When did Liverpool’s tactics become so predictable?

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I’m sure I’ve written the start of this article about a million times this season – but here we are again.

Another game, another disappointment or so it seems with this Liverpool side that lulled us into a false sense of security with a convincing win over Arsenal last weekend.

Against Real Madrid however, it was a totally different story. A first half horror show saw the Reds fighting an uphill battle for the remaining 135 minutes of the tie, and boy is that what they now face.

It was another of those really frustrating Liverpool performances that have become all too common this season, and the lack of spontaneity in their play was once more glaringly obvious.

Madrid clearly had a game plan and executed it perfectly – dictate the midfield, pin back and exploit the wing backs and put Liverpool’s rookie centre backs under pressure with long balls.

And Liverpool just failed to deal with or counter any of what was thrown at them. Not only this, but they were pulled apart by Zidane’s side’s approach.

And aside from a brief flurry of activity at the start of the second half which, in fairness, did bring some fortune their way, that was it.

Madrid simply sat back and soaked up the pressure. There was never any doubt that anything radically different was going to be thrown at them, nor was there a real fear for them that Liverpool might start to muster a comeback.

They knew what was coming, the patterns of play were so predictable and that in turn made it all too easy to defend against.

It never used to be this way when coming up against Klopp’s side in recent years. If you hark back to the earlier years of his time at Anfield, it was a problem.

But in the last few seasons, this all-action Liverpool side had found ways of winning matches in all manner of ways.

They finally found a way to win ugly, they were capable of blowing teams away and were able to dominate teams and keep them at arm’s length for 90 minutes.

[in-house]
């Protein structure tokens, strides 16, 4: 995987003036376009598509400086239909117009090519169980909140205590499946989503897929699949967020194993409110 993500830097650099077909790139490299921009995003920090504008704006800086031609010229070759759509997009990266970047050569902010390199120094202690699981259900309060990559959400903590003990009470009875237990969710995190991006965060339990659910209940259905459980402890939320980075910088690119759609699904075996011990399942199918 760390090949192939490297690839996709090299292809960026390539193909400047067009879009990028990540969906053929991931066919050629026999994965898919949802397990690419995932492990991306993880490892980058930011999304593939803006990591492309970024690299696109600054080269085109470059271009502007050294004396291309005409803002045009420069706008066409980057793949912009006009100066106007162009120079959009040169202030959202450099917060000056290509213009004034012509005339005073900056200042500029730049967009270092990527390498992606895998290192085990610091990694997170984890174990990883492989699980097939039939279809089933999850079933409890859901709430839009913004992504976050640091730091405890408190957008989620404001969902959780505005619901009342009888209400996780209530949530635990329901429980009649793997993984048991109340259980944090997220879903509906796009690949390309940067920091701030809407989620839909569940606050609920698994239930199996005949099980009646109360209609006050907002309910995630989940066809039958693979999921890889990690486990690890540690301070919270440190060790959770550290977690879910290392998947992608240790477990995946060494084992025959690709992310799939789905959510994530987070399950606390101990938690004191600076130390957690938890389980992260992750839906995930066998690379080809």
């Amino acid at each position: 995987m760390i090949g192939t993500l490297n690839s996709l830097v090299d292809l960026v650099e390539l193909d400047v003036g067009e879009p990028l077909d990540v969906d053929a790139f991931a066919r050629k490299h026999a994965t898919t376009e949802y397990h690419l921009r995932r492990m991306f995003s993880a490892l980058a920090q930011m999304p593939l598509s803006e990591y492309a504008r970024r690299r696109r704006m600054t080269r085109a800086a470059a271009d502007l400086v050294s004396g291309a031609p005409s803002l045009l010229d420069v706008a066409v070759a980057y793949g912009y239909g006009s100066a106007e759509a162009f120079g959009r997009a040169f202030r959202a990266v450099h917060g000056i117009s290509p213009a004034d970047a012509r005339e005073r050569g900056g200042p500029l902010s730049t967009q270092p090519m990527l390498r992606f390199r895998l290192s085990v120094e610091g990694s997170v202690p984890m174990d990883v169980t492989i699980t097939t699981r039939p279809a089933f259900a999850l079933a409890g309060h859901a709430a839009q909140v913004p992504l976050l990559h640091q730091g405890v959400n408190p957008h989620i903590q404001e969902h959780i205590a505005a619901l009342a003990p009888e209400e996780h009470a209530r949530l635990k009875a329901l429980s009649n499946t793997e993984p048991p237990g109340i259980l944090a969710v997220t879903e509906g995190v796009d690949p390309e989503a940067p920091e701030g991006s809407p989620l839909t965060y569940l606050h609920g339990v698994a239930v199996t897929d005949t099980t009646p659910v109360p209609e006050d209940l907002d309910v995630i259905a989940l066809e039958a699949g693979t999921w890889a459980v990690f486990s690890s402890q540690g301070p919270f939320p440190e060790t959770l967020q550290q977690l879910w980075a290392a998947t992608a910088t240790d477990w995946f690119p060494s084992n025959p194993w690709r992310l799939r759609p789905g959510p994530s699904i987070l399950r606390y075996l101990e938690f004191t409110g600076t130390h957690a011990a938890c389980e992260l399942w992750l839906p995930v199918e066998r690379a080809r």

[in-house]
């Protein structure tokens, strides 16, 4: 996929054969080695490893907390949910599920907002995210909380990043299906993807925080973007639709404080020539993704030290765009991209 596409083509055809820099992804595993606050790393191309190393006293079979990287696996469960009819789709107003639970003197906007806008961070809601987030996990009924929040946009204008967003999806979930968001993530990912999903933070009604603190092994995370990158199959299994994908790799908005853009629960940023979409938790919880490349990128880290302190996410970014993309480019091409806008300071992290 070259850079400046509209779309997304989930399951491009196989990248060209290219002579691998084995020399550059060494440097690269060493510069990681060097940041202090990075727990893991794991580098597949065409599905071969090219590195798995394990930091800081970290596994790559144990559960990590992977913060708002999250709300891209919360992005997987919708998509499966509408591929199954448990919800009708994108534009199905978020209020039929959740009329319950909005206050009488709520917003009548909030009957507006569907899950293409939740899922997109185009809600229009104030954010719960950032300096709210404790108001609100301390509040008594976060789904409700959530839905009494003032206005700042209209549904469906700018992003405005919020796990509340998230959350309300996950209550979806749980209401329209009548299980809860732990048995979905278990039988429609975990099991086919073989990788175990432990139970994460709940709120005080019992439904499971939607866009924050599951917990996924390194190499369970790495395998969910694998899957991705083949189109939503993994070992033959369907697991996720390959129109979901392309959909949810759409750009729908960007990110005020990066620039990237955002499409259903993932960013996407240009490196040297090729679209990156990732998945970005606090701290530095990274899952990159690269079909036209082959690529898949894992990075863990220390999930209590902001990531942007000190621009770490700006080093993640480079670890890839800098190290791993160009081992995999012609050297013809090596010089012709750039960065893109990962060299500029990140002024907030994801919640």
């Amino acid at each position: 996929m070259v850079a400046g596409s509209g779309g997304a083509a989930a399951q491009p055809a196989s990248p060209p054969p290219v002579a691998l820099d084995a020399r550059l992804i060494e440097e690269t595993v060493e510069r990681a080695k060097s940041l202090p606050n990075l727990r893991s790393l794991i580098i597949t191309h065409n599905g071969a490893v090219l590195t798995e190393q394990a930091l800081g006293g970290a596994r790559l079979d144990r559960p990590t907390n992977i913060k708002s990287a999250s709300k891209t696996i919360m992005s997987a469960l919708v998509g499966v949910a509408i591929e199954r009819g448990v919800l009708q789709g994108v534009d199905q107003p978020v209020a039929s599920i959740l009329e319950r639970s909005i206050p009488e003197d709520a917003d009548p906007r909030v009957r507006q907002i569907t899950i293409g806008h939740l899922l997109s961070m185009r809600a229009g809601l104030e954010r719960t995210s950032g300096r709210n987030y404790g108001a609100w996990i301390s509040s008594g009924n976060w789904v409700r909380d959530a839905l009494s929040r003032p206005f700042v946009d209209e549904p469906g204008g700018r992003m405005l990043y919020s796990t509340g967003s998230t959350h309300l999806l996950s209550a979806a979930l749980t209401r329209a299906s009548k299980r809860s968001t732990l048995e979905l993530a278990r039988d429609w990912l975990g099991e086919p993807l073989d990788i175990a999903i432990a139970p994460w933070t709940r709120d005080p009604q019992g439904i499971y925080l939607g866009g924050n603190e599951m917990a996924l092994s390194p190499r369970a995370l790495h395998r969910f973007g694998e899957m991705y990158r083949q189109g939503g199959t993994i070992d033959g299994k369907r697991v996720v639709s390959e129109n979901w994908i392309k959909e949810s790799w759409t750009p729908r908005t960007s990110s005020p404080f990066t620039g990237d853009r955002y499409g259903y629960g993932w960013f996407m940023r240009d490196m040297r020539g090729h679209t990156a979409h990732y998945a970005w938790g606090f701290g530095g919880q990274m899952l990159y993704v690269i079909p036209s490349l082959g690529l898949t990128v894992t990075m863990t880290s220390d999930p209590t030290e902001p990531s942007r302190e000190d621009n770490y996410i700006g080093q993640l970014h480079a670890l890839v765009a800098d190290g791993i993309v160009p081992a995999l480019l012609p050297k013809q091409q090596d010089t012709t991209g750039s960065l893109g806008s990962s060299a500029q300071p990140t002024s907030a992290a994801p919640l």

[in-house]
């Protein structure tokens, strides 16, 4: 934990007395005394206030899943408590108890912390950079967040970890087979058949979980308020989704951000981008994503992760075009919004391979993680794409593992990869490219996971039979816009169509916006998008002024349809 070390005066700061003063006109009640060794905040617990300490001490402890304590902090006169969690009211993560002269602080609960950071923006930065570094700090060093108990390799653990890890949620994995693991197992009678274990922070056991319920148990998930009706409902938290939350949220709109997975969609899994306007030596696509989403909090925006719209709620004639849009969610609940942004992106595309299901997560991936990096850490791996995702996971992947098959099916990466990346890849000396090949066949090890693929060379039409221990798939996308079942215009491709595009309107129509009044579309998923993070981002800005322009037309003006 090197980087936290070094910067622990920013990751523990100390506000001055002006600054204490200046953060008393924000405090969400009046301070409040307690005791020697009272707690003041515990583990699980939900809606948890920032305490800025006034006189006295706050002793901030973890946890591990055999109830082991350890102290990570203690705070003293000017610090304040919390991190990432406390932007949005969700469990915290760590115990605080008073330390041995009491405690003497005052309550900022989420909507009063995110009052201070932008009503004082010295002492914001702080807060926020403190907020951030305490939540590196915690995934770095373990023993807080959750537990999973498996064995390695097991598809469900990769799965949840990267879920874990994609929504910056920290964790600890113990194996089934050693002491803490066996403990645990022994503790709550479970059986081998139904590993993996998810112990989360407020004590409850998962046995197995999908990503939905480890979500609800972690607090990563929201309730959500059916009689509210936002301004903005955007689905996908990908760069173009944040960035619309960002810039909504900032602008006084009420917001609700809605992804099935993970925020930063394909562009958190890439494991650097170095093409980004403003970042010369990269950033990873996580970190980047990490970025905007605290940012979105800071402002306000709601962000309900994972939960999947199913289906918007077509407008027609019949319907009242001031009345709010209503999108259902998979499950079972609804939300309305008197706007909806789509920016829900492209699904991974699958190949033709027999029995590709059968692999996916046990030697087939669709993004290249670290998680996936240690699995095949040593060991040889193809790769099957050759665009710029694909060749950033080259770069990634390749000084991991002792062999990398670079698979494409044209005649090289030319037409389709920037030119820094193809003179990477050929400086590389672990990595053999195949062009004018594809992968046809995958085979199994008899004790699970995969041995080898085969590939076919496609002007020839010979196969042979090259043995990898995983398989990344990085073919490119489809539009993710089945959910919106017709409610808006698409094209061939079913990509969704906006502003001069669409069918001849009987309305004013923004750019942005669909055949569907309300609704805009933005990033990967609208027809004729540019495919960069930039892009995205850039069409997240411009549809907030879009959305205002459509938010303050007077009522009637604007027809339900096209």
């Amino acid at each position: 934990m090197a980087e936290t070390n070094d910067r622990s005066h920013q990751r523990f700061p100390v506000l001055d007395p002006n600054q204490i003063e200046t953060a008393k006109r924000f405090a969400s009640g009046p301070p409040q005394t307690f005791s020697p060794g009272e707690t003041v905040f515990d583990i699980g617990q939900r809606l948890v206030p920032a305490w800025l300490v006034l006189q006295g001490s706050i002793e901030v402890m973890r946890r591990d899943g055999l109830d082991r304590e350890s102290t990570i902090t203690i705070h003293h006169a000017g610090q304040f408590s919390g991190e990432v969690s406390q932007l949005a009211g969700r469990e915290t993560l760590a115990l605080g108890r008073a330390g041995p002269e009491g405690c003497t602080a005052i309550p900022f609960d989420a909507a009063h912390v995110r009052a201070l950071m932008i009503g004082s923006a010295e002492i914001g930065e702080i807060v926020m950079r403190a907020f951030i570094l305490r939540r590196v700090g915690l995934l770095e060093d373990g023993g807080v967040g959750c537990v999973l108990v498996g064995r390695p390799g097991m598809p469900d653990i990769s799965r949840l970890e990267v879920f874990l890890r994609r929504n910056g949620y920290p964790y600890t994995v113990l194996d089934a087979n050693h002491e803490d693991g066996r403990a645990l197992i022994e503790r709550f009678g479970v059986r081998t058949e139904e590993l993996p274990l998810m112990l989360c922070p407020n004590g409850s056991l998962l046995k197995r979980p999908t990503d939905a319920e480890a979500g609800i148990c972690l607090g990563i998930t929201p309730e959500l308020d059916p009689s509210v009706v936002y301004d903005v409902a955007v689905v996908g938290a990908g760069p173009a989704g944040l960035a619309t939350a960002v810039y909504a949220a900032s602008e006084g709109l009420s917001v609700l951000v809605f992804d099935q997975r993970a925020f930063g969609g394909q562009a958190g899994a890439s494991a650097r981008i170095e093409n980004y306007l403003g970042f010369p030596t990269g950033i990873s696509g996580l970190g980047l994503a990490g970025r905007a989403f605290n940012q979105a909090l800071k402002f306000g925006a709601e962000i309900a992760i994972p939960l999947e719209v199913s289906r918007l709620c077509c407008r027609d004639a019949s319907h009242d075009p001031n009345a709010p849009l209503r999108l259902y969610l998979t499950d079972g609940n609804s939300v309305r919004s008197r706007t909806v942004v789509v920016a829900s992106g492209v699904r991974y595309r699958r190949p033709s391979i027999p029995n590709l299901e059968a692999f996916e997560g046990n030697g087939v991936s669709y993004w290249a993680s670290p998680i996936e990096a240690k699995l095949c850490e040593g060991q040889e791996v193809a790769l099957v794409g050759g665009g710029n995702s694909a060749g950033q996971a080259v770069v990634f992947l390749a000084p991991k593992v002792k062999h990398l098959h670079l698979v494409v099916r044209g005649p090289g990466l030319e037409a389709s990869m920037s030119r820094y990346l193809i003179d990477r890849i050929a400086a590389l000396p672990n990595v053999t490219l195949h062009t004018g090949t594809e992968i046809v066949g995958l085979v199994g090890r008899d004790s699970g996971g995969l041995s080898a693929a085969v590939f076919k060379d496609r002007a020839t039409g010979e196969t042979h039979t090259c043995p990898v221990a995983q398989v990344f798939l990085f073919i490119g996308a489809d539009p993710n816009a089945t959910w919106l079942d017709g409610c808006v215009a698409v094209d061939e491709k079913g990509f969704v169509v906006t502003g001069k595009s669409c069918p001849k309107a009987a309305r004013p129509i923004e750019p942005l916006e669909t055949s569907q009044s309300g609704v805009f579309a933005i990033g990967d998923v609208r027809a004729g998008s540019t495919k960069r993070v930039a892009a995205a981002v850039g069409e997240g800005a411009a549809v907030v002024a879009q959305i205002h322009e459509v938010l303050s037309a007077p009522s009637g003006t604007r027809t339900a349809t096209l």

Whether you want to choose to blame the reason for this lack of versatility on the wide-scale injuries and how that has impacted this side, then that’s your call. And I’d agree that they’ve undoubtedly hurt Liverpool significantly.

But they can’t solely blame injuries for everything. There are a lot of the same players out there that helped Liverpool to the league title last season, so there really should be more to off than what’s currently being put forward.

And there’s no mistaking that Klopp isn’t exempt from criticism here, too.

His insistence on playing a high defensive line behind a midfield and attack that isn’t pressing as effectively, and with two rookies at centre back, is equally as confusing.

The insistence on crossing into an empty opposition penalty area seems to have been somewhat left behind of late, but the pinging of hopeless long balls forward is still something I’d call a problem.

Esepcially against Madrid – it simply wasn’t sticking up front, so surrendering possession almost instantly was just inviting pressure back on to the side that was struggling to cope with Madrid’s calculated excellence.

It reminded me a little of the performance against Chelsea at Anfield recently, another game in which Liverpool were easily second best.

I’m sure there are more examples of this, and I’m sure I’m not alone in thinking that this season has just been all too much like groundhog day.

Whether something will change when all of those out with injury come back into the side remains to be seen, but there’s no point crying over that at the moment.

The players Klopp has at his disposal can do more, and that’s arguably the most irksome thing about it all.

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